Justin Bour's injury comes at worst time for Phillies

Justin Bour's injury comes at worst time for Phillies

This wasn't how the Phillies drew it up when they made a flurry of additions in late July and early August.

Justin Bour was placed on the 10-day DL Thursday with an oblique strain (see story).

Aaron Loup is on the DL with a forearm strain.

Wilson Ramos has been out since Sunday with a sore left wrist.

Bad news on Bour

The Bour injury will hurt. Hitters, on average, miss 27 days with oblique strains, according to a study conducted by former Dodgers trainer Stan Conte.

While Bour doesn't think this oblique strain is as big a deal as the one that kept him out seven weeks last season, it seems highly unlikely he'll be ready in under three weeks. Which means he'd be looking at a return date of mid-September at the earliest.

Aside from missing Bour's bat, this injury hurts because it comes just days after the Cubs claimed Daniel Murphy. The Phillies were two spots ahead of the Cubs in the waiver order when Murphy was claimed. They let him pass through, likely because they had recently added another left-handed hitter with defensive limitations in Bour. Had they known Bour was about to hit the DL, they probably would have claimed Murphy. The Cubs ended up giving up next to nothing for him.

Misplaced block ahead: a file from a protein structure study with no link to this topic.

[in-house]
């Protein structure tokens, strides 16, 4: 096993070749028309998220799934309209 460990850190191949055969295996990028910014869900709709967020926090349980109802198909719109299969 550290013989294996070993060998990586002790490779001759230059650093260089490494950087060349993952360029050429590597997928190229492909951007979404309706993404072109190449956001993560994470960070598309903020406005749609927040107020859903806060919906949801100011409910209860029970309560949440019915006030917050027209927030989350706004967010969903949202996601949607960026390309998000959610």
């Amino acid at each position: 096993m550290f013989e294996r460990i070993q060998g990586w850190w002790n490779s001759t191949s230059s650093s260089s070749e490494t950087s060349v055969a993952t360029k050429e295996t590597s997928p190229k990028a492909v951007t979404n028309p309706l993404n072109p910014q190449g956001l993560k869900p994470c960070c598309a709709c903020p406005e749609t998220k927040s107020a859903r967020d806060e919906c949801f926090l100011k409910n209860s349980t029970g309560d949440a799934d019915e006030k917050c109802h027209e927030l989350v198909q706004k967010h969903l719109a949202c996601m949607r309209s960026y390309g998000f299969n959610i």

Ramos back this weekend?

Ramos thinks he'll be good to go by Friday in Toronto. It makes sense to ease him back in as a designated hitter. The Phillies called up catcher Andrew Knapp from Triple A to replace Bour on the active roster. 

It's a good sign that Ramos hasn't yet been placed on the DL. 

His bat was missed in Thursday's lineup against Max Scherzer, a pitcher against whom you need all the offense you can get. Jorge Alfaro entered Thursday's game 0 for 5 with five strikeouts against Scherzer, with four of those K's coming on three pitches.

More on the Phillies

Will Phillies promote pitching prospect Spencer Howard in September? Discussions ongoing

Will Phillies promote pitching prospect Spencer Howard in September? Discussions ongoing

MIAMI — Spencer Howard, the Phillies’ top pitching prospect, tossed another gem for Double A Reading on Thursday night.

The possibility of the right-hander helping out the big club in September has been mentioned for weeks.

So, what does the manager think?

“I think Spencer has great stuff and he’s had tremendous results and yesterday’s game was no exception,” Gabe Kapler said Friday. “I think everybody is sort of dreaming on what he can be. Whether that happens at some point late this season or it happens next year, I think it’s inevitable that Spencer Howard is going to be on a big-league mound and I don’t think it’s going to take very long.”

Kapler was asked if there would be a hesitation to bring up Howard if the Phillies are still in the race in September.

“I think those discussions are ongoing,” he said. “You’re always trying to balance long-term development with what the club needs and does the pitcher appear ready to help. There’s a lot of things to consider when talking about when is the right time to advance Spencer Howard.”